In early 1885 Fanny Wilkinson, a recently qualified landscape architect – indeed the first woman in Britain to undertake a professional training course – moved into a flat at 15 Bloomsbury Street, just south of what is now New Oxford Street. Ten years or so ago, when I first wrote about Fanny Wilkinson – in Enterprising Women: the Garretts and their circle – I assumed that, as there was no trace now of that address, the building had been swept away in the various redevelopments that have taken place in the area over the last 100 years or so. Anyway, the exact site of Fanny’s first London home was not particularly important in the context of that book.
However, three or four years ago I undertook a little more concentrated research on the subject and, realising that 15 Bloomsbury Street had, soon after Fanny’s arrival, been renamed 241 Shaftesbury Avenue, discovered that the building in which she had lived is still there. Moreover, because the bus routes I use most frequently – the 38 and 19 – have been diverted (courtesy of CrossRail development at Tottenham Court Road) I now pass almost daily alongside Fanny Wilkinson’s former home.
The building – red-brick, with Queen Ann-ish windows and corner turret – faces onto an odd little triangle of land that had I long thought rather intriguing. The space is reminiscent of one of those Parisian squares (or triangles) that one may have seen – or imagined. It is rather dark – even in the summer – with lofty trees rising, close together, out of the pavement. In Paris one would add a cafe, waiters with long white aprons, an accordion etc. The London reality includes quantities of strutting pigeons and a peculiar raised concrete circle – ugly and serving no obviously useful purpose – probably something to do with underground systems of one kind or another – a useful shelf for discarded KFC packets, coca cola cans etc.
A little investigation revealed that the triangle had been formed when the final section of Shaftesbury Avenue was cut through St Giles Rookeries and that it was Fanny Wilkinson, in her capacity as landscape gardener to the Metropolitan Public Gardens Association, who ensured that it was not built over. She recommended that trees – London plane trees, as it happened – should be planted and seats made available for the public. The trees – although probably not the originals – are still there but the seats had only a short existence. They were removed c 1893 having attracted ‘dirty tramps, who make them a sleeping place in the day time and by loose women at night.’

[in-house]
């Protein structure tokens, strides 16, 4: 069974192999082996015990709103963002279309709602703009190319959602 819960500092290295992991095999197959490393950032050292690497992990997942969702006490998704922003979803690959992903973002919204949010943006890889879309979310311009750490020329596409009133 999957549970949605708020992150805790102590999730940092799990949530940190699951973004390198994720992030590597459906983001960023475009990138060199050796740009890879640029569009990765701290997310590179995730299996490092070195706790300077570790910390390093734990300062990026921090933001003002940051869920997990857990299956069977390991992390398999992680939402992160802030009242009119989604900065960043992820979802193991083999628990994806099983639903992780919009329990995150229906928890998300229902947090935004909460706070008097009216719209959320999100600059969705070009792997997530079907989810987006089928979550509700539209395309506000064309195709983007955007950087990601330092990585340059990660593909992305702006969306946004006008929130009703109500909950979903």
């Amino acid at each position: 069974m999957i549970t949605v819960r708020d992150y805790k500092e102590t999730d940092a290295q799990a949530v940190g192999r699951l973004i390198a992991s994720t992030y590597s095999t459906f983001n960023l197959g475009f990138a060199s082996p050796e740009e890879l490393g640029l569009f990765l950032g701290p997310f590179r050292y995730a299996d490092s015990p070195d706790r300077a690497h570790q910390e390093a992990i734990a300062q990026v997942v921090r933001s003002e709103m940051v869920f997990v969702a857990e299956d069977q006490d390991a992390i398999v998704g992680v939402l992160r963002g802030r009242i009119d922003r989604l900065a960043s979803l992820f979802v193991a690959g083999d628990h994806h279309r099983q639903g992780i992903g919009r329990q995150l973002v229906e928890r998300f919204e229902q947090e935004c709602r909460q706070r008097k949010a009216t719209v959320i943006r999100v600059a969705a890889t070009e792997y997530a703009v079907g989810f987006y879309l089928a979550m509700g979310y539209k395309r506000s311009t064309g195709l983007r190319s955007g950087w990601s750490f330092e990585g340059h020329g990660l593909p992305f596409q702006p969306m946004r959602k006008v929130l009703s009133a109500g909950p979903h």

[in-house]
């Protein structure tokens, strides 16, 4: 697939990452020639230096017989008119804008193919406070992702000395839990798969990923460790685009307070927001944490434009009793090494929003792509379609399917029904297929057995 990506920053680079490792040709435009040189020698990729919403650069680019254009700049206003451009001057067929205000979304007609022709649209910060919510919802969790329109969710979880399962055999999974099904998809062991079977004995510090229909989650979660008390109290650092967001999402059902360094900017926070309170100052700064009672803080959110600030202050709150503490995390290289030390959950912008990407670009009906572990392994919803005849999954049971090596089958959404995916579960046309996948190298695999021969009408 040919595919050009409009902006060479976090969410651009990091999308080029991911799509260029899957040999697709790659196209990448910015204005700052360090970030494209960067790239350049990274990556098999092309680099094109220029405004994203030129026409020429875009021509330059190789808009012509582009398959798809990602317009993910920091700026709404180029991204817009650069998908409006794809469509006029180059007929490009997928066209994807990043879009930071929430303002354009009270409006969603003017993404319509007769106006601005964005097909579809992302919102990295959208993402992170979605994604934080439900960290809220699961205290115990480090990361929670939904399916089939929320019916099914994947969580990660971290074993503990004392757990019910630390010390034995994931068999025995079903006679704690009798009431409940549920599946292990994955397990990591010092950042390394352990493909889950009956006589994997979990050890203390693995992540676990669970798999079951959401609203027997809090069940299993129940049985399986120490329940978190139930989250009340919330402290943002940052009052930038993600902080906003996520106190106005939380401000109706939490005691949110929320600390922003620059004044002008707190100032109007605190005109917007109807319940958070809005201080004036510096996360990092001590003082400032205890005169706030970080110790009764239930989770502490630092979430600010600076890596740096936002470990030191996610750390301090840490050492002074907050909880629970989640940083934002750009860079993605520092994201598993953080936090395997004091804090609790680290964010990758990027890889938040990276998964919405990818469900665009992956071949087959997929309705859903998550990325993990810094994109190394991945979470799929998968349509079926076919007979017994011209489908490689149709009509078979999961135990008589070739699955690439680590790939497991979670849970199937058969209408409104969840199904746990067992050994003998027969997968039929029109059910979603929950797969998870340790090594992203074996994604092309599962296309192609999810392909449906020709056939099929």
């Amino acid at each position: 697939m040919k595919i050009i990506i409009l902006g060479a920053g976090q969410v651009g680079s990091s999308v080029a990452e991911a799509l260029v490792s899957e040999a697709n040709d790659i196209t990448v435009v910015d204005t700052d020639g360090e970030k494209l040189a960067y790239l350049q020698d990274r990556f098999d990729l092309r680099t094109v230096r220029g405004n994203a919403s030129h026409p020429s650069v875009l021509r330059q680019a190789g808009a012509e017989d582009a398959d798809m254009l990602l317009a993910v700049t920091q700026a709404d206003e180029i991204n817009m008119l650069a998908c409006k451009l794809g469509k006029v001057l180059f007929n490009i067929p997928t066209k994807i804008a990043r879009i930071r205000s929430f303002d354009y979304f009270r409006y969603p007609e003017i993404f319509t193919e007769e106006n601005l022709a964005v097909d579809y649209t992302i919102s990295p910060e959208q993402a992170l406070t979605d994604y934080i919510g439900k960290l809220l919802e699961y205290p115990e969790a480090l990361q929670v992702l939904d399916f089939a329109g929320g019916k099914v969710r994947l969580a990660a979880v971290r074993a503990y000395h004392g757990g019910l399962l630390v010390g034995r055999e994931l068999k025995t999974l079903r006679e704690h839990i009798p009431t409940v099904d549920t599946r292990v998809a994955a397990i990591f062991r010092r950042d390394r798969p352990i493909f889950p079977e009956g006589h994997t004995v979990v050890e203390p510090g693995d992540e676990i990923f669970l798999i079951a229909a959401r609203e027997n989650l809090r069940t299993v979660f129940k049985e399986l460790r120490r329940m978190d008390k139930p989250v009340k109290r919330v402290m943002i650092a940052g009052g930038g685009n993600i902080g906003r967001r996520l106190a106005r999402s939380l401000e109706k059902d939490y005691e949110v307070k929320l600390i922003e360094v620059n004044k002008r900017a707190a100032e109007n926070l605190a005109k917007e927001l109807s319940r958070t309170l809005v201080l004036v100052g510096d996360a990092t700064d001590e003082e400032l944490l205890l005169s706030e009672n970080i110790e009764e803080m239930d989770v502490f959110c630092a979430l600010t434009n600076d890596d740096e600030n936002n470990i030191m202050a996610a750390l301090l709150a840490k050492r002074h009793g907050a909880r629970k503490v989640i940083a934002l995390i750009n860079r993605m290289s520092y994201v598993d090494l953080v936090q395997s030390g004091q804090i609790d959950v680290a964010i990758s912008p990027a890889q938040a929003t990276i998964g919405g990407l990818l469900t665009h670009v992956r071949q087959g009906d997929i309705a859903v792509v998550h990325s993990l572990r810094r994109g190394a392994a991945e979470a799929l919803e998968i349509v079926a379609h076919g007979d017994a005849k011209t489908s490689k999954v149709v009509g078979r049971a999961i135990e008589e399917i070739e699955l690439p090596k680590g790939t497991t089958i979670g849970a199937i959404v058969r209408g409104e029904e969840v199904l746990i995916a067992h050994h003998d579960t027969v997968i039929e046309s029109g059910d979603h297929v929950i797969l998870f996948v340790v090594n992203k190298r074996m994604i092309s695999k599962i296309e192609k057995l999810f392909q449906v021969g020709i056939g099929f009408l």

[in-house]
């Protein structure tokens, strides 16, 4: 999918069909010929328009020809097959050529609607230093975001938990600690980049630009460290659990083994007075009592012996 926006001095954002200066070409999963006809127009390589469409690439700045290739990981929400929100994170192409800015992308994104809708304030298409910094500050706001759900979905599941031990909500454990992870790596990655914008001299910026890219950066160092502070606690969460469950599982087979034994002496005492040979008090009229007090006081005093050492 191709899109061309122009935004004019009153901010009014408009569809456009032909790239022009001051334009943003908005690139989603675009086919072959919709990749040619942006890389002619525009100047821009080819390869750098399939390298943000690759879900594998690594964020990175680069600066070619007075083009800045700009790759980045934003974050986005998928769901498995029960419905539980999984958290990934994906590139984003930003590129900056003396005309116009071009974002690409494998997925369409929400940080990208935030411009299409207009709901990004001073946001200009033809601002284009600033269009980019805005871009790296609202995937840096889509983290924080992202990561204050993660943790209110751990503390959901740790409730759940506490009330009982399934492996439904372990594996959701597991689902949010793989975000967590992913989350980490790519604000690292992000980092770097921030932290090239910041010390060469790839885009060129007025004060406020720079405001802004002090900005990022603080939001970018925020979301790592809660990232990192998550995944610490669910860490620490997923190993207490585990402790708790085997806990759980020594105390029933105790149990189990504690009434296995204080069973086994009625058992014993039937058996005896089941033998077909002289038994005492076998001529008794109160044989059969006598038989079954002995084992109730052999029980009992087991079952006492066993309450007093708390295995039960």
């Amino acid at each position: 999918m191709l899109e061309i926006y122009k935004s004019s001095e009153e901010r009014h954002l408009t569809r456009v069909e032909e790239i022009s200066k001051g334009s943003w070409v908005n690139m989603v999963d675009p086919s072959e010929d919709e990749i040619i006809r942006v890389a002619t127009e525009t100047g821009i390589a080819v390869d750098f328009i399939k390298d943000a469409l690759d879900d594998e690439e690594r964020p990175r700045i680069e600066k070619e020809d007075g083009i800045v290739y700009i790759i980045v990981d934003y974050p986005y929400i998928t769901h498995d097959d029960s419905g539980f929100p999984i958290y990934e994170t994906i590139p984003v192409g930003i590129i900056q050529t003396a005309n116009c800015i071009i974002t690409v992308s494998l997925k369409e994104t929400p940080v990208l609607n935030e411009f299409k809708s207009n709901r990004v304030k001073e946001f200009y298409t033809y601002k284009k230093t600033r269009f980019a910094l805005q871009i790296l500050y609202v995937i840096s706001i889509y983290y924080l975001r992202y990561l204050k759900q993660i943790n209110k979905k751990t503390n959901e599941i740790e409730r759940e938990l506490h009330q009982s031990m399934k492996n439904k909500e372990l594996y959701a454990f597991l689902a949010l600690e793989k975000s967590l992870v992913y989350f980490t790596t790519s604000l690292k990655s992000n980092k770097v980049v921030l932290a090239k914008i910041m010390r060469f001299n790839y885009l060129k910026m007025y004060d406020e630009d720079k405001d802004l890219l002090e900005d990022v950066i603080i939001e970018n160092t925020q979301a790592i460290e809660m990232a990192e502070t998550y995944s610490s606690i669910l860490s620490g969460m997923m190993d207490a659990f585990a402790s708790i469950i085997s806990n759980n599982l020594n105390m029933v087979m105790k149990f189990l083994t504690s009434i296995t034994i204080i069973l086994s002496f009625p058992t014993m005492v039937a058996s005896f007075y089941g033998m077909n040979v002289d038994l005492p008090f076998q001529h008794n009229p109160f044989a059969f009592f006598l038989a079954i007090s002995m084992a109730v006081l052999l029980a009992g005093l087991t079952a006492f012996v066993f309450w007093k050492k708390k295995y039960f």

Had the journalist who interviewed Fanny Wilkinson for the Women’s Penny Paper in 1890 ‘at her charming flat in Bloomsbury’, had to pick her way past sleeping tramps? Anyway, if she did, she put a brave face on it and assured her readers that ‘[Miss Wilkinson’s] rooms have a pleasant country air about them, and it would be difficult to imagine that one was in the heart of the big city in her pretty drawing room. It is the home of a lady, and instinctively one feels its owner must be a woman of refined taste.’ I do not know for certain, but would like to think that the drawing room ran across the first-floor, including the turret corner window, and that one would have looked down onto the leafy tops of the recently-planted trees.
Next door to the building is a pub – The Crown – which was there, under the same name, in Fanny’s day. It now does something to bring an approximation to the Parisian look by setting out tables on its frontage on the triangle. As the smokers huddle there we can be certain that not one – if they gave any thought at all to their surrounding – would imagine that the tiny section of urbanscape before them owed anything to decisions taken 125 years ago by a young Yorkshire woman. Nor, indeed, will the estate agents now attempting to lease the building in which she lived have any idea that what to them is merely so many square feet of office space was once the ‘pretty drawing room’ of a ‘woman of refined taste’. But now, as you walk up this section of Shaftesbury Avenue or inch past on the 38 or 19 (because the traffic is always jammed) – you, at least, will be aware of the layers of the past that hover around this odd little triangle.
For an article about Fanny Wilkinson and Bloomsbury click here